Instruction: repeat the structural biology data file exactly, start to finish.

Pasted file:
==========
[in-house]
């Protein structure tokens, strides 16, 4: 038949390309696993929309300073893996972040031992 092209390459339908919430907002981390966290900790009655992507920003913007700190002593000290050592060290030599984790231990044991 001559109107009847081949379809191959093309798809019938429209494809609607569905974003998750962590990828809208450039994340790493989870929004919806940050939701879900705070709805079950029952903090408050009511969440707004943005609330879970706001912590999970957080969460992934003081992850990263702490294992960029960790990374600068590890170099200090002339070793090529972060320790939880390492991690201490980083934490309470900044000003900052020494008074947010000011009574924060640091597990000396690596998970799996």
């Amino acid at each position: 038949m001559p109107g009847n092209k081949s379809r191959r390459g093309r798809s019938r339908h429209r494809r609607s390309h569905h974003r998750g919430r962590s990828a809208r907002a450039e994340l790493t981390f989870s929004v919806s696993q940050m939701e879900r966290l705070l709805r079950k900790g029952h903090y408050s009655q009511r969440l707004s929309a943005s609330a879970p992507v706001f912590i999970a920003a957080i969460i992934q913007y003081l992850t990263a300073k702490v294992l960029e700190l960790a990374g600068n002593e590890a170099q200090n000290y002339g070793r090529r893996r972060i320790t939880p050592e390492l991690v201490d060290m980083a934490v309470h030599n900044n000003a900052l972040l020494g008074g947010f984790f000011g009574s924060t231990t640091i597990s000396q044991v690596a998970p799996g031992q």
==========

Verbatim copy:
[in-house]
């Protein structure tokens, strides 16, 4: 038949390309696993929309300073893996972040031992 092209390459339908919430907002981390966290900790009655992507920003913007700190002593000290050592060290030599984790231990044991 001559109107009847081949379809191959093309798809019938429209494809609607569905974003998750962590990828809208450039994340790493989870929004919806940050939701879900705070709805079950029952903090408050009511969440707004943005609330879970706001912590999970957080969460992934003081992850990263702490294992960029960790990374600068590890170099200090002339070793090529972060320790939880390492991690201490980083934490309470900044000003900052020494008074947010000011009574924060640091597990000396690596998970799996």
């Amino acid at each position: 038949m001559p109107g009847n092209k081949s379809r191959r390459g093309r798809s019938r339908h429209r494809r609607s390309h569905h974003r998750g919430r962590s990828a809208r907002a450039e994340l790493t981390f989870s929004v919806s696993q940050m939701e879900r966290l705070l709805r079950k900790g029952h903090y408050s009655q009511r969440l707004s929309a943005s609330a879970p992507v706001f912590i999970a920003a957080i969460i992934q913007y003081l992850t990263a300073k702490v294992l960029e700190l960790a990374g600068n002593e590890a170099q200090n000290y002339g070793r090529r893996r972060i320790t939880p050592e390492l991690v201490d060290m980083a934490v309470h030599n900044n000003a900052l972040l020494g008074g947010f984790f000011g009574s924060t231990t640091i597990s000396q044991v690596a998970p799996g031992q």